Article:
“The Mind of a Deviant Woman” by Paula Paul


Paula Paul
Outskirts Press (2018)
ISBN 97814787988282
Reviewed by Kimberly Luyckx for Reader Views (8/18)

“The Mind of a Deviant Woman” by Paula Paul is a wonderful work of historical fiction documenting how a society’s effort to improve itself can lead to catastrophic consequences for the world.

The story begins in 1914 in Charlottesville, Virginia. Its main character, Carrie Buck, lives a Cinderella-like existence with her adopted family, the Dobbses. When she realizes her birth mother is the town’s most unfortunate citizen – a prostitute and drunk – she is fraught with embarrassment yet determined to keep a connection with her real kin.

When Carrie is slated to join her mother in a Colony for Epileptics and Feebleminded, she meets Louisa Van Patten, a researcher in the field of eugenics – a movement geared to regulate the social order and prevent the genetic spreading of specific traits through sterilization. Louisa’s discourse, “The Mind of a Deviant Woman,” supports the field of eugenics through the study of unfortunate women and their offspring. As Louisa digs deeper into Carrie’s situation, she comes in contact with Ben Newman, a newspaper columnist. Ben is wary of Louisa’s research and the implications it will have on society.

This is a book that should not be judged by its cover – literally. Its dark wrapper with the mysterious figure and the use of the word deviant may make you think it is filled with promiscuity and eroticism but it is far from that. It is a well-written piece of historical fiction that documents a time in the US when women could be judged by their misfortunate situations and labeled as feebleminded and unfit to mix in society. While there is some reference to prostitution in the book, the author does not delve into any graphic details and remains focused on the topic at hand.

The book’s character development is outstanding – the complexities of Paul’s main characters are well narrated through dialog and action. Her depiction is a study in contrast. Emma Buck, a homeless woman and the true unfortunate and sufferer of the story, Carrie Buck, her daughter who was rescued from her circumstances and brought to live in a middle-class home, and Louisa Van Patten, a privileged, educated woman who has the advantage to acquire whatever she can dream. Despite their apparent differences, the author paints them all as victims of a society that has no tolerance for their desires or needs. Each, in her own way, deviates from the norm.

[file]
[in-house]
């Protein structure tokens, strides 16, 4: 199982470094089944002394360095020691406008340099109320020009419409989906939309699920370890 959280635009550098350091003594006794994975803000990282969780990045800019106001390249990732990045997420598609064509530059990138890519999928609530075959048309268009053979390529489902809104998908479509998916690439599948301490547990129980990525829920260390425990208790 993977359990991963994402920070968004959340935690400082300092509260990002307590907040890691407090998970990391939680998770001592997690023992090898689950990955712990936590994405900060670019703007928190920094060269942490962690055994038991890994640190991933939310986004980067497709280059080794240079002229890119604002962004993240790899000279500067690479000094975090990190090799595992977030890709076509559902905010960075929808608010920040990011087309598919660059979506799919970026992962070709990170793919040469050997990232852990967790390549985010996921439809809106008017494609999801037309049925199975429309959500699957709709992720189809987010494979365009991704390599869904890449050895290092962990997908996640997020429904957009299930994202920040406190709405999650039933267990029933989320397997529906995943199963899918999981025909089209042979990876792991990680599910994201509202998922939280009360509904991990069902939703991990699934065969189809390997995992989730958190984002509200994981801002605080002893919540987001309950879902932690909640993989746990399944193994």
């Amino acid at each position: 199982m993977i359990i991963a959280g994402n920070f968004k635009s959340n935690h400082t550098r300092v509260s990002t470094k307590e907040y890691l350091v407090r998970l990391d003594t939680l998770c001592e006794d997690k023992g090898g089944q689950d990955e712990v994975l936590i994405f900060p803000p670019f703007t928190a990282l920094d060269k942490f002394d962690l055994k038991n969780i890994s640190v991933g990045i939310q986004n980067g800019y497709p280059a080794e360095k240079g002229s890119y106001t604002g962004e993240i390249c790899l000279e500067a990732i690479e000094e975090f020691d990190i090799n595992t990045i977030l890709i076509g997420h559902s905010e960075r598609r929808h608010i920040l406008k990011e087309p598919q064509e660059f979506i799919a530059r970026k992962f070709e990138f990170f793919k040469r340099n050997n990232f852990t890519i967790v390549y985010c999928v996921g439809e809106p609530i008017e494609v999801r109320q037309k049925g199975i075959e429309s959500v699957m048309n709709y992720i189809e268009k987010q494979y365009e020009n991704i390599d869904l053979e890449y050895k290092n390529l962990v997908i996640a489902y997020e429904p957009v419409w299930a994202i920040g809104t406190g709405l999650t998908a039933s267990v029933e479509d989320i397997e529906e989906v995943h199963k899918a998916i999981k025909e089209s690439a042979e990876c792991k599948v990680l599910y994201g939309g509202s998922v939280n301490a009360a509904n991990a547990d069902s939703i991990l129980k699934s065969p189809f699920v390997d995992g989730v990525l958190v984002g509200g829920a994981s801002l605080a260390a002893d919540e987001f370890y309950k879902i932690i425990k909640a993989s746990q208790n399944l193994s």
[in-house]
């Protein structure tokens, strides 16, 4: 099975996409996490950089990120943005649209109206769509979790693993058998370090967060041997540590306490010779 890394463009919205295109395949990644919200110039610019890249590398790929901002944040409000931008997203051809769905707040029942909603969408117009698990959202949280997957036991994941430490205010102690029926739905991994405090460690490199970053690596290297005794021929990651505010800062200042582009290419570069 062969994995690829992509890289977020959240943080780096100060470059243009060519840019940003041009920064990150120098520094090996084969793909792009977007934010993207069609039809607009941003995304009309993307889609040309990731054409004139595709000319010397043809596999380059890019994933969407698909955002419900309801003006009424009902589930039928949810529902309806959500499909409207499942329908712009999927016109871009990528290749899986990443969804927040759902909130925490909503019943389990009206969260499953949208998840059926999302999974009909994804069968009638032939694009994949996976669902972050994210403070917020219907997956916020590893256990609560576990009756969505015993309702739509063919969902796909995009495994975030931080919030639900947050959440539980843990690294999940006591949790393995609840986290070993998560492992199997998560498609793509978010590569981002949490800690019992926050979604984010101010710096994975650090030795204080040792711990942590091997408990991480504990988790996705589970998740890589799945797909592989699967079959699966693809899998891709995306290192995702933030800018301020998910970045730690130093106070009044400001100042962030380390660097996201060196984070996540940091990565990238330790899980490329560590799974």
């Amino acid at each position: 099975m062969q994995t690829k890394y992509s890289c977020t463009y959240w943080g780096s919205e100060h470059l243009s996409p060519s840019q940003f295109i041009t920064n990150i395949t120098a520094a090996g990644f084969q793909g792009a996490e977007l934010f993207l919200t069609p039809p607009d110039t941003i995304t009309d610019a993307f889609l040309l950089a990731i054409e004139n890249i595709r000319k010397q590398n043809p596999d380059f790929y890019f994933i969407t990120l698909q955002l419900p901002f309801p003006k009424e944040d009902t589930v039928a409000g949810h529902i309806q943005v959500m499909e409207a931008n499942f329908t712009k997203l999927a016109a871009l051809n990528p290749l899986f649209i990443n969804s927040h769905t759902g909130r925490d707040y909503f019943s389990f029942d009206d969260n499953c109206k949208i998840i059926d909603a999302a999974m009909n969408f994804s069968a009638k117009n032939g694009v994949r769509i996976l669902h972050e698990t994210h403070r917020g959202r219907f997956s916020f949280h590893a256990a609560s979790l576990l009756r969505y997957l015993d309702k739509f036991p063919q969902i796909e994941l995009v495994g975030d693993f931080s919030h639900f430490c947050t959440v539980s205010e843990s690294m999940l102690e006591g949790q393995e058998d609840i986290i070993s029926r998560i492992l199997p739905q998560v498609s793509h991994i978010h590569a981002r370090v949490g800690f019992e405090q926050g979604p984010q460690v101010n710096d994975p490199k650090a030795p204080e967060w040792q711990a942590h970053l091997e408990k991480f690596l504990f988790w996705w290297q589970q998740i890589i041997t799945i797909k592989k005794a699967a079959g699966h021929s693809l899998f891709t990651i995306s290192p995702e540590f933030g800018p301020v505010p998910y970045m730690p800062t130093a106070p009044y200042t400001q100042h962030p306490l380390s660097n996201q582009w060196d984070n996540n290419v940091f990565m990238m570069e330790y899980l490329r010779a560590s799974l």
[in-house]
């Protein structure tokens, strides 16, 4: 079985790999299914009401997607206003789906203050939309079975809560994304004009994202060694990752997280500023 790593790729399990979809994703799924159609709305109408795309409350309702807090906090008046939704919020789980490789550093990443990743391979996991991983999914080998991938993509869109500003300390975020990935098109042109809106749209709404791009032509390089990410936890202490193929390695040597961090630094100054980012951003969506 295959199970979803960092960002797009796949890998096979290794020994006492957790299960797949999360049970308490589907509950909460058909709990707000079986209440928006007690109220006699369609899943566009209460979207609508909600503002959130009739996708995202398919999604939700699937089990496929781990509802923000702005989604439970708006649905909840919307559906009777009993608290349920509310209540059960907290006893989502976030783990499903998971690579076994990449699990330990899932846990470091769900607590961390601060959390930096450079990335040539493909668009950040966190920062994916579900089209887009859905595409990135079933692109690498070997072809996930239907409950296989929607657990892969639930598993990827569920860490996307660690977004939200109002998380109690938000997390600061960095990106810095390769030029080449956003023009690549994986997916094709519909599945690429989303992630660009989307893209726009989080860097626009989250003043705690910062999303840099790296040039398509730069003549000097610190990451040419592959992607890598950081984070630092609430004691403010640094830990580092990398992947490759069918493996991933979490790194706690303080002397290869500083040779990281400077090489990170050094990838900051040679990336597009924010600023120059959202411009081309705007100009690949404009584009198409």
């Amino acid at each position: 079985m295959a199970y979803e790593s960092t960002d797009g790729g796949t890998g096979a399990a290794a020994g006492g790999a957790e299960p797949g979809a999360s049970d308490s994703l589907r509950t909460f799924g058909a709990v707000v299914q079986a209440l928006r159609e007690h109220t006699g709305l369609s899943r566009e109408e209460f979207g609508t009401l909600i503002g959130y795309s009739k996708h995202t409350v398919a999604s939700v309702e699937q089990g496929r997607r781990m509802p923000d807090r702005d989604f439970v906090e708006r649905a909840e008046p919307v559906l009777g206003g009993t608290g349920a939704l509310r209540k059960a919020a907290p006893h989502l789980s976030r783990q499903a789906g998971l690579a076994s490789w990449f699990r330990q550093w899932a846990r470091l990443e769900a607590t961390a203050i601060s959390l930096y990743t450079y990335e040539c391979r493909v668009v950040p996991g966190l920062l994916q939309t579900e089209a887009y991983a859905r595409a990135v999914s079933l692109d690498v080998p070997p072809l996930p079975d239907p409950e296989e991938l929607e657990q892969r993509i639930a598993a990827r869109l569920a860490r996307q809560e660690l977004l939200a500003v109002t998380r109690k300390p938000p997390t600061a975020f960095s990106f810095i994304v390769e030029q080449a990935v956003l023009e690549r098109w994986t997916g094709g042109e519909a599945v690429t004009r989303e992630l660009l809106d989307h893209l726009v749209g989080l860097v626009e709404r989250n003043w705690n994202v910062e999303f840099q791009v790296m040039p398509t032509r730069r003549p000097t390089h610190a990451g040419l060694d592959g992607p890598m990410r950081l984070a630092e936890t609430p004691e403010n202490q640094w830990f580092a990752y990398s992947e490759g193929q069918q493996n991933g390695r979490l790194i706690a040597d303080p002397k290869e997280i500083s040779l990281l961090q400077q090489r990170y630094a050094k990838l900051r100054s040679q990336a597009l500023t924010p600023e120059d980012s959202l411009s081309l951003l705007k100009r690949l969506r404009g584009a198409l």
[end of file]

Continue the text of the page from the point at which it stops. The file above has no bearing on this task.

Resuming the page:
The author’s leading man in the story, Ben Newman, is written as Louisa’s conscience. His viewpoint as a journalist is her inner voice prodding her to look more closely at the situation. Each time he expounds, “I ask you again, who gets to decide who’s unfit and why?” we are reminded that there is another side to this story – one in defense of human rights.

It is the connection of the author’s characters, through story and actual written correspondence that add grit and reality to this tale. The letters interspersed in “The Mind of a Deviant Woman” support the early 1900 timeframe and add to the story’s validity as a piece of historical fiction. I am thankful for Paula Paul’s research and for communicating the details of sterilization laws – to learn that they were never formally revoked is shocking. Although it is always horrific to learn that there are persons who deem parts of our society unworthy, it is not unfamiliar. This book is a great reminder that we should continue to stand up for what is right in a world tainted by unjust politics and corruption.

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